Lightning owner Jeff Vinik has made it clear for years to NHL commissioner Gary Bettman that he'd like to host one of the league's major events in Tampa.
The last one in Tampa was the 1999 All-Star Game.
"Every time (I ask), (Bettman) says, 'You're on the list' and 'You're moving toward the head of the list,' " Vinik said. "We'll get one."
But when? It sounds like there might be momentum for the Lightning and Tampa Bay to host a special event sooner than later. A few league representatives visited Tampa last month as part of a multicity scouting tour for potential sites for the All-Star Game, draft and outdoor games, including the annual New Year's Winter Classic, among other events.
NHL executive vice president Steve Mayer said the league hadn't made any decisions but hopes to announce plans soon for 2018 and potentially beyond. And the Lightning pitch made a great impression, he said.
"There's no question we are absolutely strongly considering Tampa in the mix," Mayer told the Tampa Bay Times. "The city can house a world-class event. It's proving it time after time after time."
Tampa, which will host the NCAA College Football Playoff championship game Jan. 9 at Raymond James Stadium, and has also held four Super Bowls, two Frozen Fours and an NCAA women's Final Four, among other big events. That experience plays a role, Mayer said.
Also a factor is the transformation of the Lightning franchise and the city since Vinik bought the team in 2010, from lengthy playoff runs the past two seasons to the $100 million invested in Amalie Arena and planned $1 billion in downtown.
The leaguewide marketability of the franchise is "massively different" since Vinik took over, NBC broadcaster Pierre McGuire. The Lightning was recently rated the No. 1 franchise in sports in ESPN's "Ultimate Standings."
"They're right at the top of the food chain," McGuire said. "You're talking about one of the best ownership groups in all of sports. Vinik has transformed the Tampa Bay Lightning into a very huge marketable commodity around the National Hockey League. I think Chicago is a huge measuring stick. Montreal is a huge measuring stick. Pittsburgh. I think Tampa is right there with them."
The Lightning hopes the "new blood" in Mayer, who joined the NHL a year ago, can make a difference in its quest. Mayer said Tampa is one of about 20 cities that league representatives have visited since he joined the NHL. The Lightning gave Mayer's group the "royal tour," including Amalie Arena, downtown Tampa, Raymond James Stadium and Bern's Steak House. Mayer said a new theater in Tampa, part of the Vinik construction, could be a great candidate for an awards show.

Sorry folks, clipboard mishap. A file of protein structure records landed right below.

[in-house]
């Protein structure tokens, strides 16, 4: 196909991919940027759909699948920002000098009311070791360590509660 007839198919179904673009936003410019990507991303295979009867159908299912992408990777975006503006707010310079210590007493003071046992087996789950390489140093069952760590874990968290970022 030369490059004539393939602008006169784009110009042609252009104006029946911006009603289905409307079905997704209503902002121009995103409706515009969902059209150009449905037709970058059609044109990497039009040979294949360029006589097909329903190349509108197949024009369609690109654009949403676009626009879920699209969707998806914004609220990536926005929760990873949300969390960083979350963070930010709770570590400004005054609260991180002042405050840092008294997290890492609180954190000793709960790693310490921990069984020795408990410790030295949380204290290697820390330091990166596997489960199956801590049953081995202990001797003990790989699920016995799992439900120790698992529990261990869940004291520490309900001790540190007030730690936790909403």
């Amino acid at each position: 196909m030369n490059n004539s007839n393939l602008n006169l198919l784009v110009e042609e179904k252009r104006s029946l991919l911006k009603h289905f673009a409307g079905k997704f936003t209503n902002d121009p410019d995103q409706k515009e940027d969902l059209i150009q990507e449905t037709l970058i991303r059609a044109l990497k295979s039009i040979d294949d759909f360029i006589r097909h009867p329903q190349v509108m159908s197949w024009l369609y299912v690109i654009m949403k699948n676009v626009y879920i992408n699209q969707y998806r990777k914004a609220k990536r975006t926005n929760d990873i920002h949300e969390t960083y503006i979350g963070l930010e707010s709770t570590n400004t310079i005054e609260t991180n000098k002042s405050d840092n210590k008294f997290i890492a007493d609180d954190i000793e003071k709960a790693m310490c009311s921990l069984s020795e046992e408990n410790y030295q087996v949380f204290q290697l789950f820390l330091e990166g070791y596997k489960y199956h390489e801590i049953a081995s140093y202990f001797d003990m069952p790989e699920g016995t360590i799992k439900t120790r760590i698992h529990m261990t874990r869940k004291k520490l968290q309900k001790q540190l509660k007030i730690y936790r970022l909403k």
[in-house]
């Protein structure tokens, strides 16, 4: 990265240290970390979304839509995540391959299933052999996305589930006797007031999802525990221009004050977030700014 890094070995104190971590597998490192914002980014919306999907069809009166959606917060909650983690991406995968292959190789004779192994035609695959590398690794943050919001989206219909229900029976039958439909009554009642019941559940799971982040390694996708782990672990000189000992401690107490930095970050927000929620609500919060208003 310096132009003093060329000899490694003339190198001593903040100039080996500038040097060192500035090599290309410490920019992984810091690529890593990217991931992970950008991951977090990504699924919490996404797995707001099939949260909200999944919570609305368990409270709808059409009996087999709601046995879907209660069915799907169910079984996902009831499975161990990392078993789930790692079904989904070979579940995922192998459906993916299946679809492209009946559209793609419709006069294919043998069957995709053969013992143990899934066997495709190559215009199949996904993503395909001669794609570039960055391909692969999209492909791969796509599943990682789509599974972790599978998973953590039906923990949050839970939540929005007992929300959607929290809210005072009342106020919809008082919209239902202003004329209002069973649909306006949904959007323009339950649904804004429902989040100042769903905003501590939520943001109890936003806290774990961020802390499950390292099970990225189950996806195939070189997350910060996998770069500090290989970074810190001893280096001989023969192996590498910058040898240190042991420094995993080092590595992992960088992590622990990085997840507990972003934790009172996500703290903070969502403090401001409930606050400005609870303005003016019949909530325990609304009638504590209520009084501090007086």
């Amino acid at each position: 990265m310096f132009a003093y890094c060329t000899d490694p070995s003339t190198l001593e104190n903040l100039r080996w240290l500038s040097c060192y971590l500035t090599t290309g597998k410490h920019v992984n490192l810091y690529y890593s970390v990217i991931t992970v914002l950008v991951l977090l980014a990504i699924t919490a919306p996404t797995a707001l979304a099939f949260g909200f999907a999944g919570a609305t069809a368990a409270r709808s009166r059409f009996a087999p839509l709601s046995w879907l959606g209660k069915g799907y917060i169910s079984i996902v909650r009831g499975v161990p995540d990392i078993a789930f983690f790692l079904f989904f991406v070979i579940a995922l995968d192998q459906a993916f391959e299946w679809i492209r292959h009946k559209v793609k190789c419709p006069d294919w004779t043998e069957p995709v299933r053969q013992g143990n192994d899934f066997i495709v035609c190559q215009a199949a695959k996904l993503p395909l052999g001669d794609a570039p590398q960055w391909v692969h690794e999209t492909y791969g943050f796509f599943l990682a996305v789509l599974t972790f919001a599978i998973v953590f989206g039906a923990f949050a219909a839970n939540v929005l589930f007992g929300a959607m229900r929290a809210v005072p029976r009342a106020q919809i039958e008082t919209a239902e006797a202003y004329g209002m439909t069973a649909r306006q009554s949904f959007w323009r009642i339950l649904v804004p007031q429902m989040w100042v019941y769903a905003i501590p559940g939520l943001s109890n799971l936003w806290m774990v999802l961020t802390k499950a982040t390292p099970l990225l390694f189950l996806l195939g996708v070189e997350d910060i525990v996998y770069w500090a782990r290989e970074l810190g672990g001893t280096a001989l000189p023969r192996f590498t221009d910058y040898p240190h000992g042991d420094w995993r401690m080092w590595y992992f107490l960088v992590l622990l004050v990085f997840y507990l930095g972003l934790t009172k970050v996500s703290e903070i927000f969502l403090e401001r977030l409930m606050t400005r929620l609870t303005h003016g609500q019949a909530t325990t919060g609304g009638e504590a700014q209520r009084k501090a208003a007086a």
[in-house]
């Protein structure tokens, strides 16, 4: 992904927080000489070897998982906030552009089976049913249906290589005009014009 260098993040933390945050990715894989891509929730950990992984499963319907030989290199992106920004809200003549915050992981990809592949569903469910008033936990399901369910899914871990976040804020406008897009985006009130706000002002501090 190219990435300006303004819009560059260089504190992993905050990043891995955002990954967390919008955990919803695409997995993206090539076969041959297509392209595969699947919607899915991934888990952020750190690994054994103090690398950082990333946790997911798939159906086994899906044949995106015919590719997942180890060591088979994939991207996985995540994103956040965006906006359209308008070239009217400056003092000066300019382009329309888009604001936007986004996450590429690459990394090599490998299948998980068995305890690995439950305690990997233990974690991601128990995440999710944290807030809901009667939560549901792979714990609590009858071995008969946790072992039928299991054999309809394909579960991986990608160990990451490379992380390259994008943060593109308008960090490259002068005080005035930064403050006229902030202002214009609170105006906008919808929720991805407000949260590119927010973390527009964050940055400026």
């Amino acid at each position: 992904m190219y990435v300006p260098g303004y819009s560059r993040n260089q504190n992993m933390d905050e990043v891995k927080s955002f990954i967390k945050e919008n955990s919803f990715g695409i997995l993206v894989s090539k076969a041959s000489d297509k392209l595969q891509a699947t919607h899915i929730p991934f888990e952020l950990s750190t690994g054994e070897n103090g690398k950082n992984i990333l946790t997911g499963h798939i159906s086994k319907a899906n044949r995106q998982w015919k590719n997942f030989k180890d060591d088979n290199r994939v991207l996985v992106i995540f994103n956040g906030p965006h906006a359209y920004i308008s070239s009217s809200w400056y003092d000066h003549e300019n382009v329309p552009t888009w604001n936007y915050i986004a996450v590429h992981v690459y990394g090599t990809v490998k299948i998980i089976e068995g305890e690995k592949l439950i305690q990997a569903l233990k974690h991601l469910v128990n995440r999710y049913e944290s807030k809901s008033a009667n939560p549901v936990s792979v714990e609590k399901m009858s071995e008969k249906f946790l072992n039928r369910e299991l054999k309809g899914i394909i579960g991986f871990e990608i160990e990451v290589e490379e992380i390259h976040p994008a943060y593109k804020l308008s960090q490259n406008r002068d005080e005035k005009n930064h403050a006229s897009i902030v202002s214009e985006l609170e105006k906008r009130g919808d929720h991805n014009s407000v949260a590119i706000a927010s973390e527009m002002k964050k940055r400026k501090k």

Could the Lightning also host a Winter Classic or another outdoor game? "Without saying what we would consider, I think there's nothing that they couldn't do in Tampa," Mayer said.
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The NHL has held outdoor games in warm climates, including between the Kings and Ducks at Dodger Stadium in Los Angeles in January 2014. The league's ice-making guru, Dan Craig, uses a mobile refrigeration unit designed to make and keep ice cold in warmer venues.
Also, McGuire, who has broadcasted between the benches for more than a dozen outdoor games, recalls sweating a ton at last season's Feb. 27 game between the Avalanche and Red Wings at Coors Field in Denver. The high temperature that day was 70 degrees. In Tampa, the high was 68.
"After watching what the league did in Los Angeles at Dodger Stadium, I don't know why they couldn't do it at Raymond James," McGuire said.
There is no guarantee Tampa Bay will get an event in the next few years. Plenty of cities are in the mix. But it's in a better position than now than it has been in the past.
"We think the time is right to be considered," Lightning vice president Bill Wickett said.
Joe Smith can be reached at firstname.lastname@example.org. Follow @TBTimes_JSmith.